• Insurance companies are supposed to protect us from catastrophic risks, and climate change is certainly the most serious risk that human society is facing. In spite of this, the insurance industry plays a critical role in enabling climate-destroying coal projects.
  • Burning coal for energy is the single biggest contributor to manmade climate change, yet more than 1,000 coal-fired power plants are currently in the planning cycle or under construction around the world.
  • In spite of their climate awareness and self-interest, insurance companies continue to be highly involved in financing coal and other fossil fuel projects.
  • This post is a commentary. The views expressed are those of the author, not necessarily Mongabay.

You can’t drive a car or buy a house without insurance. Likewise, the coal industry can’t get its mines and power plants funded without insurance coverage.

Insurance companies are supposed to protect us from catastrophic risks, and climate change is certainly the most serious risk that human society is facing. In spite of this, the insurance industry plays a critical role in enabling climate-destroying coal projects.

Every year, coal kills millions of people through air pollution, accidents, and black lung disease. Burning coal for energy is also the single biggest contributor to manmade climate change. Even though better solutions are available, more than 1,000 coal-fired power plants are currently in the planning cycle or under construction around the world. None of these projects can go ahead if average temperature increases are to stay below two degrees Celsius.

Insurance companies have a long-term self-interest in avoiding runaway climate chaos, which would make catastrophic weather events completely unpredictable. British insurer Aviva spelled out this threat most bluntly, saying that runaway climate change, if left unchecked, will “render significant portions of the economy uninsurable, shrinking our addressable market.”

In spite of their climate awareness and self-interest, insurance companies continue to be highly involved in financing coal and other fossil fuel projects. With assets of $29 trillion under management, insurers belong to the world’s biggest investors. According to a new report by Profundo, a research and advisory firm, Europe’s 15 biggest insurers and reinsurers have invested at least $131 billion in fossil fuel companies.

A separate report from Ceres, a group promoting responsible investment, found that the 40 largest insurance groups in the U.S. had invested at least $459 billion in fossil fuels at the end of 2014. U.S. insurers were on average even more strongly invested in the fossil fuel economy than other bondholders.

In a rapidly growing movement, more than 700 institutional investors have divested from fossil fuels in recent years, and at least 24 international banks have committed to no longer finance coal projects. The insurance industry is now also waking up to the threat. Seven insurance companies from Europe and Australia — but none from the U.S. — have divested from coal over the past two years.

Of course, the core business of insurers is not the investment of their premiums but the underwriting of risk through insurance coverage. In this they are also closely embedded with the fossil fuel industry. According to the new Profundo report, 11 of the 15 biggest European insurance and reinsurance companies continue to be “highly involved” in underwriting fossil fuel projects. Australia’s QBE is underwriting the Adani Group, for instance, which is currently trying to develop one of the world’s largest coal mines in the country.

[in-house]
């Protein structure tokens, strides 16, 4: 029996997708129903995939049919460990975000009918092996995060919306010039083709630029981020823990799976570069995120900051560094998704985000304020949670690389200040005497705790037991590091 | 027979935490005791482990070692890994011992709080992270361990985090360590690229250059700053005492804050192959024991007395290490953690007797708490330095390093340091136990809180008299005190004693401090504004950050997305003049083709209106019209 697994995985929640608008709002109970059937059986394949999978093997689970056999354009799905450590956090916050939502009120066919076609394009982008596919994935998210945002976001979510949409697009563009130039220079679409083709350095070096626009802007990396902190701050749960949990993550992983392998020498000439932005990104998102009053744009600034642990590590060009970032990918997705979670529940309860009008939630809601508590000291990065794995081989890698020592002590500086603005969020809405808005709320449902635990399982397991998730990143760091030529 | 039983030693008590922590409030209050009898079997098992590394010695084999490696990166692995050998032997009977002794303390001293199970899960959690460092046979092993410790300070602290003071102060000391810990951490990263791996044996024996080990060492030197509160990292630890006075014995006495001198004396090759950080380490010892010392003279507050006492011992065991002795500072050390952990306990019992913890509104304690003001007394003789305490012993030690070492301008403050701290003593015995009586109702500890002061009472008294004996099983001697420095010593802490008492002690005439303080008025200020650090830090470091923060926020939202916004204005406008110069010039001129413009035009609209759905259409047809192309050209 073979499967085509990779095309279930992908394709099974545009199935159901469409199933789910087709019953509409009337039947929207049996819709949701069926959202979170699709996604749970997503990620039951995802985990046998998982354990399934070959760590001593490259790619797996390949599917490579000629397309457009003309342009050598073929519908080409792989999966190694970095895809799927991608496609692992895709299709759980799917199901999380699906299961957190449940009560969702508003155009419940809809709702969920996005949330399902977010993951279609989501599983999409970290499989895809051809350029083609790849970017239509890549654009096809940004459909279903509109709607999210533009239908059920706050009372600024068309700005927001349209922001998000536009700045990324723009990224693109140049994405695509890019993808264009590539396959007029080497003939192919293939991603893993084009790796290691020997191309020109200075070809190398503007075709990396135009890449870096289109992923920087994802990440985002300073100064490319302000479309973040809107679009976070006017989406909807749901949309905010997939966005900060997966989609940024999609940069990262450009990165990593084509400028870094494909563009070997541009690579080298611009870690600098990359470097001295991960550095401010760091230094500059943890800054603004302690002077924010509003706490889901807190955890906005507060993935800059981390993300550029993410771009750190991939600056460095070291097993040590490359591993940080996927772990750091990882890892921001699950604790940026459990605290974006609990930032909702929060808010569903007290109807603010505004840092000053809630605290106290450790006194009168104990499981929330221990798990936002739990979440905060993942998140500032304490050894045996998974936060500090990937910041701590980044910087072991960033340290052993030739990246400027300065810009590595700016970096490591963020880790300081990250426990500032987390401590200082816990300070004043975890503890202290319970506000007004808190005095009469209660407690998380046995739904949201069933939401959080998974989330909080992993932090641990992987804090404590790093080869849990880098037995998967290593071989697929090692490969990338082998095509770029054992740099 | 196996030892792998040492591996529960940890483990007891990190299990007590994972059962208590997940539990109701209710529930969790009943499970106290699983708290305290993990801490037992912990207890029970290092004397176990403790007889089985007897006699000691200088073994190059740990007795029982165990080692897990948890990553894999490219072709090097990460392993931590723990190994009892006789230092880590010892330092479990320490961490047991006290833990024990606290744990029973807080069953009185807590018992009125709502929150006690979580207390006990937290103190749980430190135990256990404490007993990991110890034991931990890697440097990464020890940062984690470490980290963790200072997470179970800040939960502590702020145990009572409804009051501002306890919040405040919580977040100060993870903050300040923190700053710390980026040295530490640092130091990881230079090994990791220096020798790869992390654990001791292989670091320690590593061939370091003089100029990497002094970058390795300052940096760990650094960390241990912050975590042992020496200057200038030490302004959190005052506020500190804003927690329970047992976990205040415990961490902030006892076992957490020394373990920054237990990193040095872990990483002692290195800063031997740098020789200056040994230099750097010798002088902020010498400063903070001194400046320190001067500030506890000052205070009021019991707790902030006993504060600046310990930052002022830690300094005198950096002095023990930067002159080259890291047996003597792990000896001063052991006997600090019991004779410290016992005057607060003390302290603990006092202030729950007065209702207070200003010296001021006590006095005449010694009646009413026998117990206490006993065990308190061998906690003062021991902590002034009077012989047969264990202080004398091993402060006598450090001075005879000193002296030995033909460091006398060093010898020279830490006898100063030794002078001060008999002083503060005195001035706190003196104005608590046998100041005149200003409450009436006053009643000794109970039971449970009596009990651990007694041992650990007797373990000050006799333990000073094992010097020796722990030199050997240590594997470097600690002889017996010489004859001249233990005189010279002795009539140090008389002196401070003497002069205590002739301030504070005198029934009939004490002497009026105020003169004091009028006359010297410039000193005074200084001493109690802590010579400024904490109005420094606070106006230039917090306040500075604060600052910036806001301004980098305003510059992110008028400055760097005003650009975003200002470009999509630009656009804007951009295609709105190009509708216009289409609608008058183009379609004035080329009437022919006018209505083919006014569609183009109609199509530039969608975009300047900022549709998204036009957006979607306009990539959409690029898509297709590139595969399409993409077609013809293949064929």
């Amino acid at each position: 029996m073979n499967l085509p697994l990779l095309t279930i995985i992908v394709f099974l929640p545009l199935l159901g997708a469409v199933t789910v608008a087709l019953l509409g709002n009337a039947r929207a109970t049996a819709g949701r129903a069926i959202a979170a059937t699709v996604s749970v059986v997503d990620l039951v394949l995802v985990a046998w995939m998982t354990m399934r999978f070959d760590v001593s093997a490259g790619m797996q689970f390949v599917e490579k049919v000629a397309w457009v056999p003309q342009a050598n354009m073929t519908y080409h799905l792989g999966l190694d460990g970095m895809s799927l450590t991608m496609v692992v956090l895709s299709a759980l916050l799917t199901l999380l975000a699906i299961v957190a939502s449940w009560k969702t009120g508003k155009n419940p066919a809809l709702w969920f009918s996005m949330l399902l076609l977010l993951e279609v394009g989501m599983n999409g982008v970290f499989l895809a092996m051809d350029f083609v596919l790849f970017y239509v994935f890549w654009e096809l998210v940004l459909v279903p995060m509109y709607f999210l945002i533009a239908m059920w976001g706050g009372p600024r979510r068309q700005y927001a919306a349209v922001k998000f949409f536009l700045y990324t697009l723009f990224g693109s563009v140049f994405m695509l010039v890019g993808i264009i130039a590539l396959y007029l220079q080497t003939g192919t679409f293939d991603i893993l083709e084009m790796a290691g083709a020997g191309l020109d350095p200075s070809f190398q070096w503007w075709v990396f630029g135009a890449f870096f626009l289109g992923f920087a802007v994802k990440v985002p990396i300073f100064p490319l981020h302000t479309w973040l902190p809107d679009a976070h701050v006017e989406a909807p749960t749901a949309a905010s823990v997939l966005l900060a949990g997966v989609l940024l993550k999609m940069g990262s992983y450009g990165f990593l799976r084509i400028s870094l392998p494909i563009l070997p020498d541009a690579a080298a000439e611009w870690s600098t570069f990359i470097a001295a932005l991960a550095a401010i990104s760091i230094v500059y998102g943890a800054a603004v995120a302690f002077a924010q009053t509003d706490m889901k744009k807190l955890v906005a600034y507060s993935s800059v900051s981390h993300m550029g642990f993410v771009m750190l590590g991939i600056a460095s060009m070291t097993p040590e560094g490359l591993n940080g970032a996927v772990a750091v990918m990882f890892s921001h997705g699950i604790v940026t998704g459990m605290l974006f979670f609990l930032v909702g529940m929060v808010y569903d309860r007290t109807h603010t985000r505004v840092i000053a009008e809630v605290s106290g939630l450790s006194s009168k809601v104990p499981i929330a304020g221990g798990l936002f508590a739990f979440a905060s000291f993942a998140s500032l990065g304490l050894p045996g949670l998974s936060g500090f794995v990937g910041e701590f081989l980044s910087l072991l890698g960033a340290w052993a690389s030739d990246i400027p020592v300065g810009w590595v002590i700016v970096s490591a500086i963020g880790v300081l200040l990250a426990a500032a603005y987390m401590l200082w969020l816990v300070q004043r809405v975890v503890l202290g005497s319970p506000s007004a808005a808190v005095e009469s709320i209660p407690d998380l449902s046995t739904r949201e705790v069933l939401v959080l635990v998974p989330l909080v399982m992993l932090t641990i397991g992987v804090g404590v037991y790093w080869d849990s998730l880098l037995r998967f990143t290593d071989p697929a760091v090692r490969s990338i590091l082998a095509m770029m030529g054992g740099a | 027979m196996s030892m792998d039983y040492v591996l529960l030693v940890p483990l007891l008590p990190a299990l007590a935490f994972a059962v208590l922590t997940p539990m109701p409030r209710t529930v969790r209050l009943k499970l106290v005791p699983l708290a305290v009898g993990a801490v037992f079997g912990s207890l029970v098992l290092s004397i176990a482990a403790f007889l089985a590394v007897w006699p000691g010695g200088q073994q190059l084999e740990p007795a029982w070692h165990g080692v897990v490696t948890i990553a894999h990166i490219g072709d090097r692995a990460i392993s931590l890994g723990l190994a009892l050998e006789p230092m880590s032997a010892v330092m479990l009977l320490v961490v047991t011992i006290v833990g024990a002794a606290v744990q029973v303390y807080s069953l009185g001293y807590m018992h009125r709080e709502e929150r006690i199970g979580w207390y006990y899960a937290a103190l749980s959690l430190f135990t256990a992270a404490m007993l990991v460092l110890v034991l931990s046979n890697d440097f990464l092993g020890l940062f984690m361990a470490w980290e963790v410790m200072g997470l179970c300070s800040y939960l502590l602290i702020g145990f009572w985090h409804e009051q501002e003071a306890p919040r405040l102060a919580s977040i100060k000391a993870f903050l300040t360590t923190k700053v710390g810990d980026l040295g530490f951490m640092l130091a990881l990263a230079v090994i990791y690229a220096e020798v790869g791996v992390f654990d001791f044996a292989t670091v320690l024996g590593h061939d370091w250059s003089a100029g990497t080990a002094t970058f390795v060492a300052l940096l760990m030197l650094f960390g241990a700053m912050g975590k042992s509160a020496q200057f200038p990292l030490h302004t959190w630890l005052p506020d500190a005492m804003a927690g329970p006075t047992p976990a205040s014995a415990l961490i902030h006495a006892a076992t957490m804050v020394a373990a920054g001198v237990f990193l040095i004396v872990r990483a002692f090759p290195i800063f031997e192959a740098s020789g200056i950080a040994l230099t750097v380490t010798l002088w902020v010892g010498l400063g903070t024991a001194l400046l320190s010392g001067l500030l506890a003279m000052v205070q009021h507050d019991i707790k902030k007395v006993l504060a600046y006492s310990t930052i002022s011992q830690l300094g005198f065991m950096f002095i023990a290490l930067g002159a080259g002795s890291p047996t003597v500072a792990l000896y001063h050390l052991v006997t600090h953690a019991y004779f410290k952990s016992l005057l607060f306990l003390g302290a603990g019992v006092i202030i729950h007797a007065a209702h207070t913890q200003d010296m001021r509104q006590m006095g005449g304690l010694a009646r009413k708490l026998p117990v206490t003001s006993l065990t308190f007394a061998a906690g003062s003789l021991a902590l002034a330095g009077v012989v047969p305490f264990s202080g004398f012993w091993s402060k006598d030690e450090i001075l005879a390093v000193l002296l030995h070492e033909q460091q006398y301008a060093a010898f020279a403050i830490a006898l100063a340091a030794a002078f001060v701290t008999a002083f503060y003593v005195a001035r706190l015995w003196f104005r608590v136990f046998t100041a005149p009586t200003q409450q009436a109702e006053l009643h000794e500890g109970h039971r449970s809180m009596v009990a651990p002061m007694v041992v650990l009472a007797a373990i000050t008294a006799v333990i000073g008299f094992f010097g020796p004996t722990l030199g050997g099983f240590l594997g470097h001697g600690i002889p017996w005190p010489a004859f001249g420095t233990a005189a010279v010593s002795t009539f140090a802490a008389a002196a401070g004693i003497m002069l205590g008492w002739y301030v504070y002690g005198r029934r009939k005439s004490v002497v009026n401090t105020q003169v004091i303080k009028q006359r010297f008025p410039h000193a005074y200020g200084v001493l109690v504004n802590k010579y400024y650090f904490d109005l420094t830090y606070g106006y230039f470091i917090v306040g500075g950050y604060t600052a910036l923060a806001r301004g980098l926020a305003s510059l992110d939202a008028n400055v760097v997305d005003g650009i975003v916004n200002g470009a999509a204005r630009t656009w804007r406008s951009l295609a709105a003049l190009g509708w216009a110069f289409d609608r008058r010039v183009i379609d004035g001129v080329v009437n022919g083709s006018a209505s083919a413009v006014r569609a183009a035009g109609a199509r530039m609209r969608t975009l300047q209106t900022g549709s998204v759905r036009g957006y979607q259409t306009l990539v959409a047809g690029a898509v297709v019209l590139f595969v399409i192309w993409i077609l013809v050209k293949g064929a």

On April 26, France’s AXA was the first insurance company to stop enabling coal projects. The world’s largest insurer announced at its annual general meeting that it would no longer offer property and casualty insurance to coal companies. AXA argued that no longer underwriting coal would be consistent with its divestment from the coal sector.

After AXA’s announcement, activists pressed other major fossil fuel underwriters to take the same step. Allianz, the world’s second largest insurer, indicated that it might stop underwriting coal companies in the future, and Italy’s Generali announced that it had sold off most of its $100 million stake in Duke Energy, a major U.S. coal company.

When AXA pioneered divesting from the coal sector in May 2015, several major insurance companies followed suit. If AXA’s new underwriting policy can again create momentum in the industry, the climate-destroying coal projects that are still in the pipeline may become uninsurable. Then it would be game over for the coal industry. Coal companies, power utilities, and their investors should take note.

Unfriend Coal, a new civil society alliance that includes the Sierra Club, Friends of the Earth France, and Greenpeace Switzerland, among others, plans to accelerate the transition away from coal in the insurance sector by asking insurers to adopt policies not to underwrite any new coal projects, to divest any assets from coal companies, and to scale up their investments in clean-job-creating energy companies, instead.

Insurance companies have warned about the risks of climate change for more than 20 years, and it is time for them to walk the walk. The world is moving away from coal, and insurance companies need to follow suit. By doing so, they can contribute to their fundamental business purpose: to protect society from catastrophic risks.

Cholla Power Plant, a major coal-fired power plant near Joseph City, Arizona. Photo via Wikimedia Commons, licensed under CC BY 2.0.

Peter Bosshard is director of the Finance Program at The Sunrise Project.